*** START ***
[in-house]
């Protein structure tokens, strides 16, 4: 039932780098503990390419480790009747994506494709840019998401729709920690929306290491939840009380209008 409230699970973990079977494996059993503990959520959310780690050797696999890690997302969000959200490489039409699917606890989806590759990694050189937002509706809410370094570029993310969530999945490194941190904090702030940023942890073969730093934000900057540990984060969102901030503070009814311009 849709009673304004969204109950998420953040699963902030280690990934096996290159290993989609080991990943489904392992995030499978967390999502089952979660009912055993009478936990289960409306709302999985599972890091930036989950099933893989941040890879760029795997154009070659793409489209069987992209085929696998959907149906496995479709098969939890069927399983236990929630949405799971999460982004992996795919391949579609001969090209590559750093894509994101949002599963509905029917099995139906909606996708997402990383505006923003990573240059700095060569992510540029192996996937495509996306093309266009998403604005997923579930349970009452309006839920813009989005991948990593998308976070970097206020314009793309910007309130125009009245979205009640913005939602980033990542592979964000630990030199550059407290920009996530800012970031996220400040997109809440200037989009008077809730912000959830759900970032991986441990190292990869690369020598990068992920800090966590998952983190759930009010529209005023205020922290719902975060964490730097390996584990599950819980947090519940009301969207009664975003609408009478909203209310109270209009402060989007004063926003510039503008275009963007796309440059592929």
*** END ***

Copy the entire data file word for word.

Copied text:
[in-house]
């Protein structure tokens, strides 16, 4: 039932780098503990390419480790009747994506494709840019998401729709920690929306290491939840009380209008 409230699970973990079977494996059993503990959520959310780690050797696999890690997302969000959200490489039409699917606890989806590759990694050189937002509706809410370094570029993310969530999945490194941190904090702030940023942890073969730093934000900057540990984060969102901030503070009814311009 849709009673304004969204109950998420953040699963902030280690990934096996290159290993989609080991990943489904392992995030499978967390999502089952979660009912055993009478936990289960409306709302999985599972890091930036989950099933893989941040890879760029795997154009070659793409489209069987992209085929696998959907149906496995479709098969939890069927399983236990929630949405799971999460982004992996795919391949579609001969090209590559750093894509994101949002599963509905029917099995139906909606996708997402990383505006923003990573240059700095060569992510540029192996996937495509996306093309266009998403604005997923579930349970009452309006839920813009989005991948990593998308976070970097206020314009793309910007309130125009009245979205009640913005939602980033990542592979964000630990030199550059407290920009996530800012970031996220400040997109809440200037989009008077809730912000959830759900970032991986441990190292990869690369020598990068992920800090966590998952983190759930009010529209005023205020922290719902975060964490730097390996584990599950819980947090519940009301969207009664975003609408009478909203209310109270209009402060989007004063926003510039503008275009963007796309440059592929």